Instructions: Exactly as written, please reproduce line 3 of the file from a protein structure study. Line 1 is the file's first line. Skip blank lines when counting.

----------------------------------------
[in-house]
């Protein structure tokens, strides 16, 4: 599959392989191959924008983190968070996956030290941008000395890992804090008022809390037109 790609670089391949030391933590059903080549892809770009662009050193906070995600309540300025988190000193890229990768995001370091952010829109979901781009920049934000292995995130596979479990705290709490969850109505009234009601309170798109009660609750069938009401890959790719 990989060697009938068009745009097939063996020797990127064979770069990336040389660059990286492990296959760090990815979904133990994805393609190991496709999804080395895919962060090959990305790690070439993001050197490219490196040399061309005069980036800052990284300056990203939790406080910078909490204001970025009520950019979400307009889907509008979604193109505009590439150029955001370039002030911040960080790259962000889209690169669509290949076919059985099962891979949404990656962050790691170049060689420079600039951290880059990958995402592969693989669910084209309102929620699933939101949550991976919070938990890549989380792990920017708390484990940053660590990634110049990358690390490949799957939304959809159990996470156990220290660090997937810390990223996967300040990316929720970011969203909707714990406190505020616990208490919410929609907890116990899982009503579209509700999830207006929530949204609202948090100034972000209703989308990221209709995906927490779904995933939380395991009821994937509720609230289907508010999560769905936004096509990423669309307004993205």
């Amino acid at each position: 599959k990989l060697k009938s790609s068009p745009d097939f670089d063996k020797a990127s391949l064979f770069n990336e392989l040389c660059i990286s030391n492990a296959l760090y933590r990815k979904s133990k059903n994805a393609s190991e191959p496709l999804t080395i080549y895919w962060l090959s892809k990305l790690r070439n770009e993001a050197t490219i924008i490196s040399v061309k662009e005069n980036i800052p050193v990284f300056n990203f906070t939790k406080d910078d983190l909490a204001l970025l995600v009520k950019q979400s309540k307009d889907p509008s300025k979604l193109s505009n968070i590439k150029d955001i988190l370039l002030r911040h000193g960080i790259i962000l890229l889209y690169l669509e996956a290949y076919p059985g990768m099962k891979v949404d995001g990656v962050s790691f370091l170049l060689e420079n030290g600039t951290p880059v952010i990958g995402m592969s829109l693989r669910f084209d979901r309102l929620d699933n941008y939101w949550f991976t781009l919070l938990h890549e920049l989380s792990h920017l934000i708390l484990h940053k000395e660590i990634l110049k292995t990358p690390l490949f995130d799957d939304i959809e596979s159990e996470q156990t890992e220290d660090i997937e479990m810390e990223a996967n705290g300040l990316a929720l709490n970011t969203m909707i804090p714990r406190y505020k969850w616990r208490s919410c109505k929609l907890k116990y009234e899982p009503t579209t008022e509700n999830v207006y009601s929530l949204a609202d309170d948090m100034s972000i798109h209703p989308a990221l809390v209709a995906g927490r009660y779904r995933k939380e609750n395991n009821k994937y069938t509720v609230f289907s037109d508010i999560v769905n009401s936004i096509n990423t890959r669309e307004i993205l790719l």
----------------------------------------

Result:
């Amino acid at each position: 599959k990989l060697k009938s790609s068009p745009d097939f670089d063996k020797a990127s391949l064979f770069n990336e392989l040389c660059i990286s030391n492990a296959l760090y933590r990815k979904s133990k059903n994805a393609s190991e191959p496709l999804t080395i080549y895919w962060l090959s892809k990305l790690r070439n770009e993001a050197t490219i924008i490196s040399v061309k662009e005069n980036i800052p050193v990284f300056n990203f906070t939790k406080d910078d983190l909490a204001l970025l995600v009520k950019q979400s309540k307009d889907p509008s300025k979604l193109s505009n968070i590439k150029d955001i988190l370039l002030r911040h000193g960080i790259i962000l890229l889209y690169l669509e996956a290949y076919p059985g990768m099962k891979v949404d995001g990656v962050s790691f370091l170049l060689e420079n030290g600039t951290p880059v952010i990958g995402m592969s829109l693989r669910f084209d979901r309102l929620d699933n941008y939101w949550f991976t781009l919070l938990h890549e920049l989380s792990h920017l934000i708390l484990h940053k000395e660590i990634l110049k292995t990358p690390l490949f995130d799957d939304i959809e596979s159990e996470q156990t890992e220290d660090i997937e479990m810390e990223a996967n705290g300040l990316a929720l709490n970011t969203m909707i804090p714990r406190y505020k969850w616990r208490s919410c109505k929609l907890k116990y009234e899982p009503t579209t008022e509700n999830v207006y009601s929530l949204a609202d309170d948090m100034s972000i798109h209703p989308a990221l809390v209709a995906g927490r009660y779904r995933k939380e609750n395991n009821k994937y069938t509720v609230f289907s037109d508010i999560v769905n009401s936004i096509n990423t890959r669309e307004i993205l790719l």